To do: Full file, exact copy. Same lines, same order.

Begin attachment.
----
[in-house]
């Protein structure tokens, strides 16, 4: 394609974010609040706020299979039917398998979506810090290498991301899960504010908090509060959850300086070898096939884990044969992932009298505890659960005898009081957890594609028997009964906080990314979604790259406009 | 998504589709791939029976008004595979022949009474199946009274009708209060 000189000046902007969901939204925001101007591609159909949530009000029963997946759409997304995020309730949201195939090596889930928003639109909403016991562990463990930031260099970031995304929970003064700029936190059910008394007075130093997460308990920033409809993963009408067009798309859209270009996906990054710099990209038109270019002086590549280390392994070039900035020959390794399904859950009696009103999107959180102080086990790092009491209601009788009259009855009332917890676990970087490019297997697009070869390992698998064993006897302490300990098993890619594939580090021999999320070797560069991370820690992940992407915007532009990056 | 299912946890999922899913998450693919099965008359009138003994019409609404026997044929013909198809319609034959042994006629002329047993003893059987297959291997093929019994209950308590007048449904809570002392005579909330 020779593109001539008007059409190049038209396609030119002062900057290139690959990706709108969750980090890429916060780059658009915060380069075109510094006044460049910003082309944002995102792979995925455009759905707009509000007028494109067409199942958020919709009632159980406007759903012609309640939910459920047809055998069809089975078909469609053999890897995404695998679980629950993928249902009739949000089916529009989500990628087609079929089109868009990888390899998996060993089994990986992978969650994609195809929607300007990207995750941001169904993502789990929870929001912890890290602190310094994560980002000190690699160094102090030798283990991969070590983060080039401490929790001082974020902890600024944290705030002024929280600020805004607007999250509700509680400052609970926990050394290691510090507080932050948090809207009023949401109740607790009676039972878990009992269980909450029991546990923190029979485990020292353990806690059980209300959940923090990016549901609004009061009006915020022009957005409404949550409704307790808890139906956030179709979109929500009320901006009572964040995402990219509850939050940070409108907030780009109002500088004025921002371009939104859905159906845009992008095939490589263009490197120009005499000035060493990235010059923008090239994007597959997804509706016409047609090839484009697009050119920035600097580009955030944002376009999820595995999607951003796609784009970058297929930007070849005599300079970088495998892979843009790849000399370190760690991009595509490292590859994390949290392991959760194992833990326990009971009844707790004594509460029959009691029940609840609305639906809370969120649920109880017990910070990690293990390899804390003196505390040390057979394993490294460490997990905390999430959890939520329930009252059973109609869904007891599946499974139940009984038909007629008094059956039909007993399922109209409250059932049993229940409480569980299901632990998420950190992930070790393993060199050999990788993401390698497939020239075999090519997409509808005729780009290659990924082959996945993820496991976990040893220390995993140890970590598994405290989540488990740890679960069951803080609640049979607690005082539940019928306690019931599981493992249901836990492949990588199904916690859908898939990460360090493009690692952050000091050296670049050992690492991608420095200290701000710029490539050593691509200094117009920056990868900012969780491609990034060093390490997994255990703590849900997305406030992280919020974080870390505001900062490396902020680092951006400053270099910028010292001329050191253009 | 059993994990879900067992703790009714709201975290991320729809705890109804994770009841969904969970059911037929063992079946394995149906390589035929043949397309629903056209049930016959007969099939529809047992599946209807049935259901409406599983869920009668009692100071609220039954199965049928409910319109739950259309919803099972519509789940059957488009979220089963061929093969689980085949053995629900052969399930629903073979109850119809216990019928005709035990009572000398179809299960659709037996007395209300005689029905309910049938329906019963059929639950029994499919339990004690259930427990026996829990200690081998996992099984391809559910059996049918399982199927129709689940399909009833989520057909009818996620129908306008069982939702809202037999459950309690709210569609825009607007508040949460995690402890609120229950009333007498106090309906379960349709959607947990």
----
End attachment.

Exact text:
[in-house]
């Protein structure tokens, strides 16, 4: 394609974010609040706020299979039917398998979506810090290498991301899960504010908090509060959850300086070898096939884990044969992932009298505890659960005898009081957890594609028997009964906080990314979604790259406009 | 998504589709791939029976008004595979022949009474199946009274009708209060 000189000046902007969901939204925001101007591609159909949530009000029963997946759409997304995020309730949201195939090596889930928003639109909403016991562990463990930031260099970031995304929970003064700029936190059910008394007075130093997460308990920033409809993963009408067009798309859209270009996906990054710099990209038109270019002086590549280390392994070039900035020959390794399904859950009696009103999107959180102080086990790092009491209601009788009259009855009332917890676990970087490019297997697009070869390992698998064993006897302490300990098993890619594939580090021999999320070797560069991370820690992940992407915007532009990056 | 299912946890999922899913998450693919099965008359009138003994019409609404026997044929013909198809319609034959042994006629002329047993003893059987297959291997093929019994209950308590007048449904809570002392005579909330 020779593109001539008007059409190049038209396609030119002062900057290139690959990706709108969750980090890429916060780059658009915060380069075109510094006044460049910003082309944002995102792979995925455009759905707009509000007028494109067409199942958020919709009632159980406007759903012609309640939910459920047809055998069809089975078909469609053999890897995404695998679980629950993928249902009739949000089916529009989500990628087609079929089109868009990888390899998996060993089994990986992978969650994609195809929607300007990207995750941001169904993502789990929870929001912890890290602190310094994560980002000190690699160094102090030798283990991969070590983060080039401490929790001082974020902890600024944290705030002024929280600020805004607007999250509700509680400052609970926990050394290691510090507080932050948090809207009023949401109740607790009676039972878990009992269980909450029991546990923190029979485990020292353990806690059980209300959940923090990016549901609004009061009006915020022009957005409404949550409704307790808890139906956030179709979109929500009320901006009572964040995402990219509850939050940070409108907030780009109002500088004025921002371009939104859905159906845009992008095939490589263009490197120009005499000035060493990235010059923008090239994007597959997804509706016409047609090839484009697009050119920035600097580009955030944002376009999820595995999607951003796609784009970058297929930007070849005599300079970088495998892979843009790849000399370190760690991009595509490292590859994390949290392991959760194992833990326990009971009844707790004594509460029959009691029940609840609305639906809370969120649920109880017990910070990690293990390899804390003196505390040390057979394993490294460490997990905390999430959890939520329930009252059973109609869904007891599946499974139940009984038909007629008094059956039909007993399922109209409250059932049993229940409480569980299901632990998420950190992930070790393993060199050999990788993401390698497939020239075999090519997409509808005729780009290659990924082959996945993820496991976990040893220390995993140890970590598994405290989540488990740890679960069951803080609640049979607690005082539940019928306690019931599981493992249901836990492949990588199904916690859908898939990460360090493009690692952050000091050296670049050992690492991608420095200290701000710029490539050593691509200094117009920056990868900012969780491609990034060093390490997994255990703590849900997305406030992280919020974080870390505001900062490396902020680092951006400053270099910028010292001329050191253009 | 059993994990879900067992703790009714709201975290991320729809705890109804994770009841969904969970059911037929063992079946394995149906390589035929043949397309629903056209049930016959007969099939529809047992599946209807049935259901409406599983869920009668009692100071609220039954199965049928409910319109739950259309919803099972519509789940059957488009979220089963061929093969689980085949053995629900052969399930629903073979109850119809216990019928005709035990009572000398179809299960659709037996007395209300005689029905309910049938329906019963059929639950029994499919339990004690259930427990026996829990200690081998996992099984391809559910059996049918399982199927129709689940399909009833989520057909009818996620129908306008069982939702809202037999459950309690709210569609825009607007508040949460995690402890609120229950009333007498106090309906379960349709959607947990």